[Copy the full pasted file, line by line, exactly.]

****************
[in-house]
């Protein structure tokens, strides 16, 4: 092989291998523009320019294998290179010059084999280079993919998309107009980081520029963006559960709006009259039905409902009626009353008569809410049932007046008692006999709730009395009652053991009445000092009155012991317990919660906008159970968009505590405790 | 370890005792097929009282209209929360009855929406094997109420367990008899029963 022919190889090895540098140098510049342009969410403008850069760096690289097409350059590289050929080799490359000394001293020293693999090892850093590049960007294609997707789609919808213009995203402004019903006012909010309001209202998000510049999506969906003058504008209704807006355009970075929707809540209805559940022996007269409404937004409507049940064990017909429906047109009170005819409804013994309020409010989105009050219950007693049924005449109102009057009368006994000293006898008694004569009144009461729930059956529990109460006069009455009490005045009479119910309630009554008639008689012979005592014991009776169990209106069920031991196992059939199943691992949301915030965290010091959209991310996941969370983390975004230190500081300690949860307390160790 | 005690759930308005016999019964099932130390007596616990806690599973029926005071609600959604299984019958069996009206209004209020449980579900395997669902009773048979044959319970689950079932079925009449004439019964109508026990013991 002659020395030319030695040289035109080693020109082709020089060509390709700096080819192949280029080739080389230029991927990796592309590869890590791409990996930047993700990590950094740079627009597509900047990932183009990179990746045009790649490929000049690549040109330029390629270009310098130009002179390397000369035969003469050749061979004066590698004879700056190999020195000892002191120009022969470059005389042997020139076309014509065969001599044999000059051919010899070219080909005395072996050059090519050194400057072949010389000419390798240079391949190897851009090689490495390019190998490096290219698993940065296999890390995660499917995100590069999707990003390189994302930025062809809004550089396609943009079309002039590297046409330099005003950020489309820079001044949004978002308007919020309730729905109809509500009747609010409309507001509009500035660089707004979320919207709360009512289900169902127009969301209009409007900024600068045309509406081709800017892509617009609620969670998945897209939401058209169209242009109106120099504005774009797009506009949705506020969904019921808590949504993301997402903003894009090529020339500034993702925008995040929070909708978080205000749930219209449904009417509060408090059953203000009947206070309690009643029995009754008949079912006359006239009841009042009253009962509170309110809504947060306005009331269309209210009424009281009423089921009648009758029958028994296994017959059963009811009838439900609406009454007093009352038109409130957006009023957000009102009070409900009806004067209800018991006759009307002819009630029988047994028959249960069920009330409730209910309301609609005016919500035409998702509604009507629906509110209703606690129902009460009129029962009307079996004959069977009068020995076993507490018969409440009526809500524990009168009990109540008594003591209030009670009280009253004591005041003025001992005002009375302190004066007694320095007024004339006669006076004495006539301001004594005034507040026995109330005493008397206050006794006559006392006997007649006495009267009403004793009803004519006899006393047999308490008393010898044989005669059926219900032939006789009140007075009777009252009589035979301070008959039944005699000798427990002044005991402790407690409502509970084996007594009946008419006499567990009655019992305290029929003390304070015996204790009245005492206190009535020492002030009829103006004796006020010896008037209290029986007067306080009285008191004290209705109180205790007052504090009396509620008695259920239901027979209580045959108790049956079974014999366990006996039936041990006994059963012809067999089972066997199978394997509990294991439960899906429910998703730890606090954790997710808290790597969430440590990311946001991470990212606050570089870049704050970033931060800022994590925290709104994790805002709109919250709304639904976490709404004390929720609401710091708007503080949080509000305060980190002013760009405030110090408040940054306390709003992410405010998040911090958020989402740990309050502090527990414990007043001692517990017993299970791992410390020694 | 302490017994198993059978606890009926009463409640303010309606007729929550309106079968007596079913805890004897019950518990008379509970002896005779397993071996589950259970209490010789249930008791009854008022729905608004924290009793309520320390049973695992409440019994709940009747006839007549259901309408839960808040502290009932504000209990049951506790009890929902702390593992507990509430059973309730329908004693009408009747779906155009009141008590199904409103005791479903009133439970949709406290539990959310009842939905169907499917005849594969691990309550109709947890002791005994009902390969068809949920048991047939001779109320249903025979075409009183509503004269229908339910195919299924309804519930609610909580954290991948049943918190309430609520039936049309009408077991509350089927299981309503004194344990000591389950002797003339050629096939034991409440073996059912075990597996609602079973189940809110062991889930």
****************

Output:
[in-house]
């Protein structure tokens, strides 16, 4: 092989291998523009320019294998290179010059084999280079993919998309107009980081520029963006559960709006009259039905409902009626009353008569809410049932007046008692006999709730009395009652053991009445000092009155012991317990919660906008159970968009505590405790 | 370890005792097929009282209209929360009855929406094997109420367990008899029963 022919190889090895540098140098510049342009969410403008850069760096690289097409350059590289050929080799490359000394001293020293693999090892850093590049960007294609997707789609919808213009995203402004019903006012909010309001209202998000510049999506969906003058504008209704807006355009970075929707809540209805559940022996007269409404937004409507049940064990017909429906047109009170005819409804013994309020409010989105009050219950007693049924005449109102009057009368006994000293006898008694004569009144009461729930059956529990109460006069009455009490005045009479119910309630009554008639008689012979005592014991009776169990209106069920031991196992059939199943691992949301915030965290010091959209991310996941969370983390975004230190500081300690949860307390160790 | 005690759930308005016999019964099932130390007596616990806690599973029926005071609600959604299984019958069996009206209004209020449980579900395997669902009773048979044959319970689950079932079925009449004439019964109508026990013991 002659020395030319030695040289035109080693020109082709020089060509390709700096080819192949280029080739080389230029991927990796592309590869890590791409990996930047993700990590950094740079627009597509900047990932183009990179990746045009790649490929000049690549040109330029390629270009310098130009002179390397000369035969003469050749061979004066590698004879700056190999020195000892002191120009022969470059005389042997020139076309014509065969001599044999000059051919010899070219080909005395072996050059090519050194400057072949010389000419390798240079391949190897851009090689490495390019190998490096290219698993940065296999890390995660499917995100590069999707990003390189994302930025062809809004550089396609943009079309002039590297046409330099005003950020489309820079001044949004978002308007919020309730729905109809509500009747609010409309507001509009500035660089707004979320919207709360009512289900169902127009969301209009409007900024600068045309509406081709800017892509617009609620969670998945897209939401058209169209242009109106120099504005774009797009506009949705506020969904019921808590949504993301997402903003894009090529020339500034993702925008995040929070909708978080205000749930219209449904009417509060408090059953203000009947206070309690009643029995009754008949079912006359006239009841009042009253009962509170309110809504947060306005009331269309209210009424009281009423089921009648009758029958028994296994017959059963009811009838439900609406009454007093009352038109409130957006009023957000009102009070409900009806004067209800018991006759009307002819009630029988047994028959249960069920009330409730209910309301609609005016919500035409998702509604009507629906509110209703606690129902009460009129029962009307079996004959069977009068020995076993507490018969409440009526809500524990009168009990109540008594003591209030009670009280009253004591005041003025001992005002009375302190004066007694320095007024004339006669006076004495006539301001004594005034507040026995109330005493008397206050006794006559006392006997007649006495009267009403004793009803004519006899006393047999308490008393010898044989005669059926219900032939006789009140007075009777009252009589035979301070008959039944005699000798427990002044005991402790407690409502509970084996007594009946008419006499567990009655019992305290029929003390304070015996204790009245005492206190009535020492002030009829103006004796006020010896008037209290029986007067306080009285008191004290209705109180205790007052504090009396509620008695259920239901027979209580045959108790049956079974014999366990006996039936041990006994059963012809067999089972066997199978394997509990294991439960899906429910998703730890606090954790997710808290790597969430440590990311946001991470990212606050570089870049704050970033931060800022994590925290709104994790805002709109919250709304639904976490709404004390929720609401710091708007503080949080509000305060980190002013760009405030110090408040940054306390709003992410405010998040911090958020989402740990309050502090527990414990007043001692517990017993299970791992410390020694 | 302490017994198993059978606890009926009463409640303010309606007729929550309106079968007596079913805890004897019950518990008379509970002896005779397993071996589950259970209490010789249930008791009854008022729905608004924290009793309520320390049973695992409440019994709940009747006839007549259901309408839960808040502290009932504000209990049951506790009890929902702390593992507990509430059973309730329908004693009408009747779906155009009141008590199904409103005791479903009133439970949709406290539990959310009842939905169907499917005849594969691990309550109709947890002791005994009902390969068809949920048991047939001779109320249903025979075409009183509503004269229908339910195919299924309804519930609610909580954290991948049943918190309430609520039936049309009408077991509350089927299981309503004194344990000591389950002797003339050629096939034991409440073996059912075990597996609602079973189940809110062991889930």